Too often, business lines, as well as departments such as sourcing, IT, and risk management operate in siloes, leading to a non-uniform and static view of third parties. The lack of a common taxonomy while onboarding thirdparties, or conducting risk assessments, or monitoring third-party controls leads to an environment where the risks and information around these entities is relatively
Due to the sheer size and complexity of the supplier base, many organizations find it difficult to track third-party performance. While contracts contain service level agreements (SLAs), they at times do not have well-defined parameters for third-party evaluation and penalty clauses. As a result, the ability of organizations to measure supplier compliance and performance, and to hold suppliers accountable for issues and incidents, becomes limited.
While companies may have well-defined processes to identify third-party risks, they often don’t have plans and systems in place to respond to and recover from a significant risk event such as a third-party data breach. The traditional method of conducting third-party assessments may provide insights into probable risks, but to be truly effective, it needs to be followed up with business continuity plans and measures which ensure that the organization is well-prepared to deal with and bounce back swiftly from a third-party risk event that does occur.
Third-party risk issues around sensitive areas such as data breaches, corruption, bribery, and misconduct are leading to increased regulatory oversight and fines. In the financial services sector alone, strict regulatory guidelines around third-party risk management and governance have been defined by authorities such as the Federal Financial Institutions Examination Council (FFIEC), the Office of the Comptroller of the Currency (OCC), the Financial Conduct Authority (FCA), the Monetary Authority of Singapore (MAS), th Australian Prudential Regulatory Authority (APRA), and the Hong Kong Monetary Authority (HKMA), as well as New York’s new cybersecurity rules from the Department of Financial Services, the Foreign Corrupt Practices Act (FCPA), and the EU GDPR across various jurisdictions like the US, EU, Singapore, Australia, and Hong Kong.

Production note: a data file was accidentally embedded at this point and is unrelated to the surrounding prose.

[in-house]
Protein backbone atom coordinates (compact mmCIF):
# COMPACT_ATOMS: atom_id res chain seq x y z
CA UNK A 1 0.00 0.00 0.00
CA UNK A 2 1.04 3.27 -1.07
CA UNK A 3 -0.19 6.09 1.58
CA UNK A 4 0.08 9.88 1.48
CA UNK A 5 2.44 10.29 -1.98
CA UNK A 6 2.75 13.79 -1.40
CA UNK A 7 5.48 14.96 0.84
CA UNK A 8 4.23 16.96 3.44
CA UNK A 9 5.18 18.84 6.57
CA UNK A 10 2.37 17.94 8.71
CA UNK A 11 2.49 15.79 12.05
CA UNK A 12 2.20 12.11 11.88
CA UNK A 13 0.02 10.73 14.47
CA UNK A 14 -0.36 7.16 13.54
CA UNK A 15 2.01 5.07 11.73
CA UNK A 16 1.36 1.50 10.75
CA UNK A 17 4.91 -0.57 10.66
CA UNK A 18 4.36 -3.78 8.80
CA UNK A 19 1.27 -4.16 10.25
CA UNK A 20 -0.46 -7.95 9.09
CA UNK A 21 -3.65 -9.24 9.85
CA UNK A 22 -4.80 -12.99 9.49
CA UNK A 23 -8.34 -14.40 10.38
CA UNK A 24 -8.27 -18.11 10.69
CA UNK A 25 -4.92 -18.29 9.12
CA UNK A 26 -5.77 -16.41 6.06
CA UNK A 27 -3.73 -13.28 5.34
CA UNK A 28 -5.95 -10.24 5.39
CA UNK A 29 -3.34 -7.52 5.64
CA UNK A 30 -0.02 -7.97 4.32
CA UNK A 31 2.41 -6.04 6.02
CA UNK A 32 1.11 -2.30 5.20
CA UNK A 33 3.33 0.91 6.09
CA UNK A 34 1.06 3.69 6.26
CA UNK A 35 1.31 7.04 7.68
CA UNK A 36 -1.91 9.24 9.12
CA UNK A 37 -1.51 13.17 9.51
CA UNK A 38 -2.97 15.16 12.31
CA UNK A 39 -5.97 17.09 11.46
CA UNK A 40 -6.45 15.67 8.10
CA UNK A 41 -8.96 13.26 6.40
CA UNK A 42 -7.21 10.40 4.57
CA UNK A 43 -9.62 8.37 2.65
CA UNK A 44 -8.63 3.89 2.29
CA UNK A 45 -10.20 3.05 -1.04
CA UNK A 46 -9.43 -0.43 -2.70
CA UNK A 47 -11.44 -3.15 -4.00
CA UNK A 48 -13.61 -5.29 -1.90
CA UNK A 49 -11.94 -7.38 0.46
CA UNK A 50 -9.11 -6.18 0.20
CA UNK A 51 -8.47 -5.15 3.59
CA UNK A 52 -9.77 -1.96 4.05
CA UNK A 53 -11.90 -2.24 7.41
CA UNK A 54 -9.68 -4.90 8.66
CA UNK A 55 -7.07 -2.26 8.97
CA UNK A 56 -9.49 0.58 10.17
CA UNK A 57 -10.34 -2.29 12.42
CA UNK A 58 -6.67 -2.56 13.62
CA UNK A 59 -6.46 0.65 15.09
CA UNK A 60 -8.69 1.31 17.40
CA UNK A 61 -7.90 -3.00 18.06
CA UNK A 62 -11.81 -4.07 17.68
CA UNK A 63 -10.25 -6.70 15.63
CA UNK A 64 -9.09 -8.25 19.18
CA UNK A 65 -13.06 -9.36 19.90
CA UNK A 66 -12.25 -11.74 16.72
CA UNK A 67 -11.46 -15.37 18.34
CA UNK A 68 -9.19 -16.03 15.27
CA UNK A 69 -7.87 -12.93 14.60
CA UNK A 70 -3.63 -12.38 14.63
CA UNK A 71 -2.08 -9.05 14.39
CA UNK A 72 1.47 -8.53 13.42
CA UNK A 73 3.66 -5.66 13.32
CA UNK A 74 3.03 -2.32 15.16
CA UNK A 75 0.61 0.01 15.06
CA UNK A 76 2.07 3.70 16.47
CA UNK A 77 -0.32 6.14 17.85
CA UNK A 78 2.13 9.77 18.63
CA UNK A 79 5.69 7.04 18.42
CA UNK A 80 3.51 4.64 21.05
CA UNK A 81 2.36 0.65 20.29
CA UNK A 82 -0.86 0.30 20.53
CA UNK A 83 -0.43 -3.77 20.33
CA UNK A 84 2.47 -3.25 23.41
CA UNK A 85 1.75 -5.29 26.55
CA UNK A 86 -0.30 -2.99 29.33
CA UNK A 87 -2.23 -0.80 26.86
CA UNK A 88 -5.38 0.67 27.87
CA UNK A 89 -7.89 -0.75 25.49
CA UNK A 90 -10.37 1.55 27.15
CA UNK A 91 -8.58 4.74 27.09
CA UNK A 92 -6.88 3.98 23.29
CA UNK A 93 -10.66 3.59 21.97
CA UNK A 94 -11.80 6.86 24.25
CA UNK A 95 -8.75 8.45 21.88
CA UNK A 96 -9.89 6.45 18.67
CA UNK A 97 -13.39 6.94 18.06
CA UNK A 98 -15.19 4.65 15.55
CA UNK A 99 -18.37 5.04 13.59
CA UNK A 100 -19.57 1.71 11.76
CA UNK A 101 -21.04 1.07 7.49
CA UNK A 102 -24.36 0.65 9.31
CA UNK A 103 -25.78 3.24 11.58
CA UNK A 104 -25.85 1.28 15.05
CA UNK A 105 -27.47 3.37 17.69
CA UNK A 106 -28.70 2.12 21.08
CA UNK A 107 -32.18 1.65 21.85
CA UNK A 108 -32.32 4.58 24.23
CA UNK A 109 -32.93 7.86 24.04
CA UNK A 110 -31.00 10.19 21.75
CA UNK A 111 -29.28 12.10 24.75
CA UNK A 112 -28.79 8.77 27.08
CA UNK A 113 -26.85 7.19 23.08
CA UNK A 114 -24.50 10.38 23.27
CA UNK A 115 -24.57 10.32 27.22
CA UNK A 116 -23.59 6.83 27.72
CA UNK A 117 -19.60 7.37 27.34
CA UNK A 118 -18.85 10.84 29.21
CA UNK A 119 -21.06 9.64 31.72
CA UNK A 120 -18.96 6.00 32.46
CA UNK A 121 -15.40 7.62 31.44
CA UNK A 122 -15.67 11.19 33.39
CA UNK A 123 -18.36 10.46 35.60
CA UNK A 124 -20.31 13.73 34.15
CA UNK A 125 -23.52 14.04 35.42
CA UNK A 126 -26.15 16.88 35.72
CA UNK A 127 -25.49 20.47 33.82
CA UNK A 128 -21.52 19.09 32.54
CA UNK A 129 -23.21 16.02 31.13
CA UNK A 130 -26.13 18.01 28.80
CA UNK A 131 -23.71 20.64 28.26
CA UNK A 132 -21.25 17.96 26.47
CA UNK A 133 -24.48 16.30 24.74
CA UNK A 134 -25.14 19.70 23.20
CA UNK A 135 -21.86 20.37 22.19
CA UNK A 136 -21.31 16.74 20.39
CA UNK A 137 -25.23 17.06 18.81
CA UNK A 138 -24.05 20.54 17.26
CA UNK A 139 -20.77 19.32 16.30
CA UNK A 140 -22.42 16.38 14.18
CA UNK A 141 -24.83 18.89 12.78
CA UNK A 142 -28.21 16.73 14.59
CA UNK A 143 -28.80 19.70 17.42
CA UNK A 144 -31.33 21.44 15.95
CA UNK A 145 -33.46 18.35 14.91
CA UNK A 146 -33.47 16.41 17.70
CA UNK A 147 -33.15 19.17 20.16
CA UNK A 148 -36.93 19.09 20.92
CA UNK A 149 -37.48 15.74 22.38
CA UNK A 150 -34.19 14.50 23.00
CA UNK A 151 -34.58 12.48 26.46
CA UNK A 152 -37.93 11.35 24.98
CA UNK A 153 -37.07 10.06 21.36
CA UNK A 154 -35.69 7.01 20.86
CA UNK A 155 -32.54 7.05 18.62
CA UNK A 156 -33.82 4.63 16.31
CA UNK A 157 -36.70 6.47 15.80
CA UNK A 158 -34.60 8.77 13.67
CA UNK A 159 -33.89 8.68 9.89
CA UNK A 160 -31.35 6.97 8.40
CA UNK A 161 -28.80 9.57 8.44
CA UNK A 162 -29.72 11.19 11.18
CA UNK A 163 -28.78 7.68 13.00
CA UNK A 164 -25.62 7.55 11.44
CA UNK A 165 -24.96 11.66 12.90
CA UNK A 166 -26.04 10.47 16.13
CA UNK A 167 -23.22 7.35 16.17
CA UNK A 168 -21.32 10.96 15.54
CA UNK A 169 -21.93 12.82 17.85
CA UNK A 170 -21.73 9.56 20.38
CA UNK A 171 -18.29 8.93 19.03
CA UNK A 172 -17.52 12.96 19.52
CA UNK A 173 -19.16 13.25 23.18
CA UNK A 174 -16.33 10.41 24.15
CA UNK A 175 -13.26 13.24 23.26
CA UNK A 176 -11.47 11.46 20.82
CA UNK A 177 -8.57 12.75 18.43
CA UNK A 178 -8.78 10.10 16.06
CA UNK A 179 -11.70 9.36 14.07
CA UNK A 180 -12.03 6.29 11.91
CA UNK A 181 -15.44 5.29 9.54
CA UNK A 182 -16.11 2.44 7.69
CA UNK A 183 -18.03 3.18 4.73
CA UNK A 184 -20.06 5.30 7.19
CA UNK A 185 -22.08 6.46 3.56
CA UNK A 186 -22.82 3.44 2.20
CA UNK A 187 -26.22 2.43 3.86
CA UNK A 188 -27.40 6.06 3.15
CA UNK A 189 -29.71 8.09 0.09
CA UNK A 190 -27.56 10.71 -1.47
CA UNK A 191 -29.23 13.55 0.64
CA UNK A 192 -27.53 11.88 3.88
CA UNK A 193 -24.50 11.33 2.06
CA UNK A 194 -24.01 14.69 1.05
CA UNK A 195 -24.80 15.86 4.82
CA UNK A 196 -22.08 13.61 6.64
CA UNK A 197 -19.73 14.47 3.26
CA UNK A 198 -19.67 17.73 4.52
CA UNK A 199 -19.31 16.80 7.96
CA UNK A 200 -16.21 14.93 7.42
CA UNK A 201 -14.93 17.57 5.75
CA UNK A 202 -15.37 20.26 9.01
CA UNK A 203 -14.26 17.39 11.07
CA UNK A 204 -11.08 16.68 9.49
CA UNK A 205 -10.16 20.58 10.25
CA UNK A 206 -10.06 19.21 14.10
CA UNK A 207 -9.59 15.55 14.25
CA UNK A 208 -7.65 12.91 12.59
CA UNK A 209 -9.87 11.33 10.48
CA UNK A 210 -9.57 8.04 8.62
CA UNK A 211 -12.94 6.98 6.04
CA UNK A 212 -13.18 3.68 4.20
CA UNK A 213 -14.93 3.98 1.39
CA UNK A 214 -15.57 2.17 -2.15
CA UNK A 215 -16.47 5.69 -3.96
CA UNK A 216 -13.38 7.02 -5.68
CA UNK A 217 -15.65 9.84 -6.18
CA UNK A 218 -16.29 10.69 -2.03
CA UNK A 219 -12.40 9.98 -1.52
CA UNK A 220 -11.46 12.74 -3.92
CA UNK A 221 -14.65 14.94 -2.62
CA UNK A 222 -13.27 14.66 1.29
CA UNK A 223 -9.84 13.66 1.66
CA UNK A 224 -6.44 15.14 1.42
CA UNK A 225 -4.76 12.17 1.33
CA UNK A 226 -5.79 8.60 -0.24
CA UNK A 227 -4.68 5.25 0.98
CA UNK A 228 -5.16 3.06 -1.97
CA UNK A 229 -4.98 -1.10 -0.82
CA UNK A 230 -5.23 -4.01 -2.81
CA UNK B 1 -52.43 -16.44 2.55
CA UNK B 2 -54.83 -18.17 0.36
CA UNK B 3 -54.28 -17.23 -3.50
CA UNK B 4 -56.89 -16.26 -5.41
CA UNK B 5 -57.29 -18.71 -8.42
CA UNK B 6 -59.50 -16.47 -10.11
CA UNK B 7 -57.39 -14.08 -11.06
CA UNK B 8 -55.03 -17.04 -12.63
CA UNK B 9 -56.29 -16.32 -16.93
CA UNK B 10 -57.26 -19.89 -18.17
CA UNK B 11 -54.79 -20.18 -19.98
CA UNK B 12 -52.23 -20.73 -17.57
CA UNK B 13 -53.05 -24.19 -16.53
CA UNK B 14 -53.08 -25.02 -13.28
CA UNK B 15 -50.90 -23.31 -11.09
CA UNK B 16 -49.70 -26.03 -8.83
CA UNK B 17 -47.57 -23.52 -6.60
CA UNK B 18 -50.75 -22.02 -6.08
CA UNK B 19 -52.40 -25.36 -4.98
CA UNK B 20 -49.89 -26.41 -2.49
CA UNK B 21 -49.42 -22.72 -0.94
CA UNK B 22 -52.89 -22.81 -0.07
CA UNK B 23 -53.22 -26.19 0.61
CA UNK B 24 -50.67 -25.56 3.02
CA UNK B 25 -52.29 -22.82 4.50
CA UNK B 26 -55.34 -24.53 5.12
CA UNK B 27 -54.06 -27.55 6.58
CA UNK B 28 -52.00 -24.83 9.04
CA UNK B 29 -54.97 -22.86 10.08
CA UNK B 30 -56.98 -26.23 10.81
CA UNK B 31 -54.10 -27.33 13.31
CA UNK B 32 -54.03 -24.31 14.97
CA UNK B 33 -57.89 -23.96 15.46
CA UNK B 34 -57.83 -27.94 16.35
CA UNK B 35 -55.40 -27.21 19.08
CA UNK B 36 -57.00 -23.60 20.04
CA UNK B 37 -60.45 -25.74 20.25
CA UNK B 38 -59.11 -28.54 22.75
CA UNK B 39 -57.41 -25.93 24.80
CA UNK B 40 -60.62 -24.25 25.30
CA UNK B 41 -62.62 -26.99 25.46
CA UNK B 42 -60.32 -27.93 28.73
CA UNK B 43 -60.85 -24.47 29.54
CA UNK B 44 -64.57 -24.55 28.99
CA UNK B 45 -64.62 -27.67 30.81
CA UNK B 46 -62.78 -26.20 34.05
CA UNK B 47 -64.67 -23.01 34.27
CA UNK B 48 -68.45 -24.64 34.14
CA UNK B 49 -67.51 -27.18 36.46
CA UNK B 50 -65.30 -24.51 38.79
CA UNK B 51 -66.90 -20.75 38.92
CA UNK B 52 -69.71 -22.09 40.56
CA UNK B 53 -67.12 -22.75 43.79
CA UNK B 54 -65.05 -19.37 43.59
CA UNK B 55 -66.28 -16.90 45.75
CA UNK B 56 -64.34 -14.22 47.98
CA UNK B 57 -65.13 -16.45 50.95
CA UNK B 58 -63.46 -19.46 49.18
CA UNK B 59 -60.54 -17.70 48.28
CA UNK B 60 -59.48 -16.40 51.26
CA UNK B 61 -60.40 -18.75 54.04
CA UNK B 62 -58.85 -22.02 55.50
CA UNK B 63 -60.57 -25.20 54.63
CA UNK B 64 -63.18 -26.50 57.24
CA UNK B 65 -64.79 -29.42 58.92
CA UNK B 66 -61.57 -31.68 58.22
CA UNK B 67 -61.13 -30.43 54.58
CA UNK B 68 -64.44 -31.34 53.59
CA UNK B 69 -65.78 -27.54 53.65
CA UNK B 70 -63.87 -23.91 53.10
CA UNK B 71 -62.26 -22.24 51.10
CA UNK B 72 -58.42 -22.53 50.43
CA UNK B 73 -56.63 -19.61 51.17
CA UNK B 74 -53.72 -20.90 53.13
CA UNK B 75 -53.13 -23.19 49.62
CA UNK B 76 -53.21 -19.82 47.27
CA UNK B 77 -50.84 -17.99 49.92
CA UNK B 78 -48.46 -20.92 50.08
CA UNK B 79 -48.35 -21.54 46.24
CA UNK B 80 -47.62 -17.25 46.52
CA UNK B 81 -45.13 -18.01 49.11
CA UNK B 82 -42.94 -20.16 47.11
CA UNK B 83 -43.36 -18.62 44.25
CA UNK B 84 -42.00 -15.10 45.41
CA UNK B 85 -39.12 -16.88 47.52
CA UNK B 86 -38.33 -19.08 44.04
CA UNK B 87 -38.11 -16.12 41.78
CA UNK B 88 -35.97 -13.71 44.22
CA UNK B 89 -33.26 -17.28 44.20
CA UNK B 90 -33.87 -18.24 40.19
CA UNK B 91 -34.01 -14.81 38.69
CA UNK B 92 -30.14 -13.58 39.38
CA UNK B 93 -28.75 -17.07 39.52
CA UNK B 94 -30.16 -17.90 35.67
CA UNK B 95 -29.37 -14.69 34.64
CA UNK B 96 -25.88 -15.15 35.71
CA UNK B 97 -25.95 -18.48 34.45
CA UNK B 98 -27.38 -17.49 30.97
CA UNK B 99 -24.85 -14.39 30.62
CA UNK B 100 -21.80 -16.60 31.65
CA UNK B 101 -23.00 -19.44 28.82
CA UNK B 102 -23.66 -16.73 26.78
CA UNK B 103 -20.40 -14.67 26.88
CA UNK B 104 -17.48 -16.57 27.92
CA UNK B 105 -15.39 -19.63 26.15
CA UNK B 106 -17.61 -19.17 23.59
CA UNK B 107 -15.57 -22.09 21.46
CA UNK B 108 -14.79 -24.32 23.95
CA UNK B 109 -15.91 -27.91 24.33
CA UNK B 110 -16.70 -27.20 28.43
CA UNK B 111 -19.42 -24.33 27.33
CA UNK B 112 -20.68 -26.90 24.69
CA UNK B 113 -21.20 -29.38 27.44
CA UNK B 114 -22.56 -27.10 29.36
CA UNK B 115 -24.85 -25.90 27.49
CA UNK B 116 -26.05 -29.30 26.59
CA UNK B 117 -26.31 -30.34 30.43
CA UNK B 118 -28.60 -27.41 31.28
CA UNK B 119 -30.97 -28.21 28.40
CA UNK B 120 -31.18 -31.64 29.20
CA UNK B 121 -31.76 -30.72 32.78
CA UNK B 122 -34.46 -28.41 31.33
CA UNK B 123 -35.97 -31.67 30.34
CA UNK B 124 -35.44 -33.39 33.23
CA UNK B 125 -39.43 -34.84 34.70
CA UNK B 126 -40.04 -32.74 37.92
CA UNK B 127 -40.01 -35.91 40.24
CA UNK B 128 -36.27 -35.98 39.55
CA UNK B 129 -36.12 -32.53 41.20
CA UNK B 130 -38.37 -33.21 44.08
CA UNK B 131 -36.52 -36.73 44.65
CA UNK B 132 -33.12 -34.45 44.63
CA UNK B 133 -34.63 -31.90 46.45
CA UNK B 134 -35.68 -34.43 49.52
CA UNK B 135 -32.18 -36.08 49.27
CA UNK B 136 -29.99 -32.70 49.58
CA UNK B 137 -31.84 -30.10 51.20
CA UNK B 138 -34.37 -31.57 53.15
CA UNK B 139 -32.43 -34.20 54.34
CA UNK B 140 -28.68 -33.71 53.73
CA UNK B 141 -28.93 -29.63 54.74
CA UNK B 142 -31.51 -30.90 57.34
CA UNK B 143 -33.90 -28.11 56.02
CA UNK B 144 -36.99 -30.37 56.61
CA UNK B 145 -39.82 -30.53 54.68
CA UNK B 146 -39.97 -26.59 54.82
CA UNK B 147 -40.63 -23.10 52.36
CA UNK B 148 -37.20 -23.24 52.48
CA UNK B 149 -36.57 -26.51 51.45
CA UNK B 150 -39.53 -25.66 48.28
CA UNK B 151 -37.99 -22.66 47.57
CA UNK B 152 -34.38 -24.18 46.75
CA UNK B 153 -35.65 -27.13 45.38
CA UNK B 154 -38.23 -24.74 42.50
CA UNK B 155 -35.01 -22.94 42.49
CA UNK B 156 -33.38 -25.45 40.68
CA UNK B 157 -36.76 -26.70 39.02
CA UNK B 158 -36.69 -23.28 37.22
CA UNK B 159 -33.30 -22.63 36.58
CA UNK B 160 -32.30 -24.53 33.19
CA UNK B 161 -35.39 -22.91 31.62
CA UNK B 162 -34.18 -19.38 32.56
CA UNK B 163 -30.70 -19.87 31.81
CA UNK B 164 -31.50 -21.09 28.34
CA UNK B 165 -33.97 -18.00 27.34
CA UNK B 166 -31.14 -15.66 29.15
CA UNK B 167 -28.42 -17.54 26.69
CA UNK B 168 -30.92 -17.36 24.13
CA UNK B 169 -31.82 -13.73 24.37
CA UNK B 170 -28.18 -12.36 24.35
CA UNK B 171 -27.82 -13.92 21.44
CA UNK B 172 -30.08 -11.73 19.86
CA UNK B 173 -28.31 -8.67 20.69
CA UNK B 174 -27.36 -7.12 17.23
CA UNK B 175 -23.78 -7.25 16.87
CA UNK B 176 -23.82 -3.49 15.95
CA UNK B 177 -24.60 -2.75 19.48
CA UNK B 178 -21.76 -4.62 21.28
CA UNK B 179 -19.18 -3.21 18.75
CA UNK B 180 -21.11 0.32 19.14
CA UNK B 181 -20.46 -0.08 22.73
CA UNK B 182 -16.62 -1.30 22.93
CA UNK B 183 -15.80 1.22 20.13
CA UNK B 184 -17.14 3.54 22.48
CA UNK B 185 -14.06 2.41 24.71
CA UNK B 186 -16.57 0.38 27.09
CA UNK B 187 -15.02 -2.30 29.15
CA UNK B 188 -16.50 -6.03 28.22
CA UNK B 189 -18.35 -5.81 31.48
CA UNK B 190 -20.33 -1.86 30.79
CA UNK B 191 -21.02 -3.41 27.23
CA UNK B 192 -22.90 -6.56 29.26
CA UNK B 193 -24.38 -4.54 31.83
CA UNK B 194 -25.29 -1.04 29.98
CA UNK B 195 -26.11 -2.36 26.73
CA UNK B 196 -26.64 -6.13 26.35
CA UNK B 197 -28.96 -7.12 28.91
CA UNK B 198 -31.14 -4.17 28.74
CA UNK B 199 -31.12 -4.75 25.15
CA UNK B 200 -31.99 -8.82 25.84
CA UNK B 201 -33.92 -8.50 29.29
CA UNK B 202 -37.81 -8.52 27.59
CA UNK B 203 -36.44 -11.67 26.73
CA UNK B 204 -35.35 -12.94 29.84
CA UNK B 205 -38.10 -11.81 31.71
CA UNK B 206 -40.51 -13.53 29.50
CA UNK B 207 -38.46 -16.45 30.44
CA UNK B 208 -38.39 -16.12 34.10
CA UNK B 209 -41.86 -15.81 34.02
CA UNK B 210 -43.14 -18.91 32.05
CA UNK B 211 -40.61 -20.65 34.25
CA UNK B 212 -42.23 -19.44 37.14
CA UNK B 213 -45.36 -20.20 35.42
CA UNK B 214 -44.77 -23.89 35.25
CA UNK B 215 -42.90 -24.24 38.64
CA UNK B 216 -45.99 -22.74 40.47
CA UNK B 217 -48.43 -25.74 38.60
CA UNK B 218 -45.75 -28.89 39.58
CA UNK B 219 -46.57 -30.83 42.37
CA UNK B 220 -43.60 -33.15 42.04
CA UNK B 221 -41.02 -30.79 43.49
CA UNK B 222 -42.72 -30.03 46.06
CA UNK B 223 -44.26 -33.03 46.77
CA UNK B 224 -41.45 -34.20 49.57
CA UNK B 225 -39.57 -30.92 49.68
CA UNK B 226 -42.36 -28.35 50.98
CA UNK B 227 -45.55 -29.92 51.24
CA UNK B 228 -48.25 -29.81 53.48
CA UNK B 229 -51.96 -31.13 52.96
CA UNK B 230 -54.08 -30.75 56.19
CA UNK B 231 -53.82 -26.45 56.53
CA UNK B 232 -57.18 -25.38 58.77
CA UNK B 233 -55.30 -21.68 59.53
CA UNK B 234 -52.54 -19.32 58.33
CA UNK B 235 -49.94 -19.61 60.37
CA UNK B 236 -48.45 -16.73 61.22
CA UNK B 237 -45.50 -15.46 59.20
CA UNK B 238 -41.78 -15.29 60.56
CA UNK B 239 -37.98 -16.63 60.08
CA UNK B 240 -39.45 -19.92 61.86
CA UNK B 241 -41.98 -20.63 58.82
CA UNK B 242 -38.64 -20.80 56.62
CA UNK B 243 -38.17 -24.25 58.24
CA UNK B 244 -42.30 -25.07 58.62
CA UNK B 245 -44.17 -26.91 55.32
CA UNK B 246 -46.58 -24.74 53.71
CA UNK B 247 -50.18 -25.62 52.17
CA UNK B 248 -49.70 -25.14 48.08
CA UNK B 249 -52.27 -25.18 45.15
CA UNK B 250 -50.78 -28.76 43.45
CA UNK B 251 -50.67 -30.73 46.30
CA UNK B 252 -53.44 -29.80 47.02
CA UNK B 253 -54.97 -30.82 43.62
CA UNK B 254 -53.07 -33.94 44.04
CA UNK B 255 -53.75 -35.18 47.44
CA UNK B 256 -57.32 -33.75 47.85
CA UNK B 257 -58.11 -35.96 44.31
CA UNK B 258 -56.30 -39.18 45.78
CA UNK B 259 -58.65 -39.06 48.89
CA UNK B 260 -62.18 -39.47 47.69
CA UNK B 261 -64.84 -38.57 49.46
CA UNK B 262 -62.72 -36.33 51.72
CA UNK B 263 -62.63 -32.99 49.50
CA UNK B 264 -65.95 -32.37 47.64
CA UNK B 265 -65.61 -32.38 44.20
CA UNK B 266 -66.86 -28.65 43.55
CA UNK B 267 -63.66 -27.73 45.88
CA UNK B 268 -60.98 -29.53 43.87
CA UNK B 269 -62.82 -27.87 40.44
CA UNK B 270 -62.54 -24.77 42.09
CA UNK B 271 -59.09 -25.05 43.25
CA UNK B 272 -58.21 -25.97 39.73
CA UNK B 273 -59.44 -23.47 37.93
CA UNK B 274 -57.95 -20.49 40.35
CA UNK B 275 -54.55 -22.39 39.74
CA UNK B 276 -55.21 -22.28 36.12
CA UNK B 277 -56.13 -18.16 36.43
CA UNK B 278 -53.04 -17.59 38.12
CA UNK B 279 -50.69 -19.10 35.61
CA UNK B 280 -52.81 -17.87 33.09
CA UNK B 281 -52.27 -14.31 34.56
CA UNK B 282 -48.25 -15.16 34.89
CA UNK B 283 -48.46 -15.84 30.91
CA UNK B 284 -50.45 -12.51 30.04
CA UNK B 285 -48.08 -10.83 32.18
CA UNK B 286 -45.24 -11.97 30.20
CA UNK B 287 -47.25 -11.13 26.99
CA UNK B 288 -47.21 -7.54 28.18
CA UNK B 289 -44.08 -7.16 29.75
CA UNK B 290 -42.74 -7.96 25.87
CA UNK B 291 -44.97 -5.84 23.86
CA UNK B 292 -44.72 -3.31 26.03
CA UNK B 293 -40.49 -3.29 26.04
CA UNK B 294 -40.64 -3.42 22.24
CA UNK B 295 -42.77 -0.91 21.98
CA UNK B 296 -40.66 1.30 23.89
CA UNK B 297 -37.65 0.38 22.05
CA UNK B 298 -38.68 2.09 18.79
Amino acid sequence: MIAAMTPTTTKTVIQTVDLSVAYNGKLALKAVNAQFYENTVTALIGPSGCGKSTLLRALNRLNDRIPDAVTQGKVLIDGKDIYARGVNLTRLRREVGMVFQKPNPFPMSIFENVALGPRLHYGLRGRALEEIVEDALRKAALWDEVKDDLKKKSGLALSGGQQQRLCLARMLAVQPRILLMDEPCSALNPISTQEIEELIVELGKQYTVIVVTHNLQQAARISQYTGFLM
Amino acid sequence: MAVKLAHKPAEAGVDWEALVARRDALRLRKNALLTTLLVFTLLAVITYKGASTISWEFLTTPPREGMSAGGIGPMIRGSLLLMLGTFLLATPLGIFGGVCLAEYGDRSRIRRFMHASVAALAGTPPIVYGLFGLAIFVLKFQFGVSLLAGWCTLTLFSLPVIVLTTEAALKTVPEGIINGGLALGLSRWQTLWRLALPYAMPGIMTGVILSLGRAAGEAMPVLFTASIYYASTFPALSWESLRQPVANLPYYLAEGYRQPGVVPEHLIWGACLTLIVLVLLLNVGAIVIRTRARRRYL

Organizations will increasingly seek timely risk insights on vendors in emerging technology areas such as cloud services. Many firms are looking to GRC tools to not only manage third-party onboarding, but also to monitor third-party risks based on the scores and data from multiple external content partners. These partners provide ratings on supply chain risks, financial risks, sustainability, cybersecurity, anti-corruption, and anti-bribery which can help organizations create a unified risk score for their third parties.
Effective supply chain management programs will be those that integrate the upstream and downstream supply chain, extending from suppliers, to internal operations, to logistics, and finally, customers. By linking these entities, organizations will be able to simplify data exchange, and improve visibility into their third-party ecosystem, thus enhancing their ability to identify and respond to third-party risk exposures.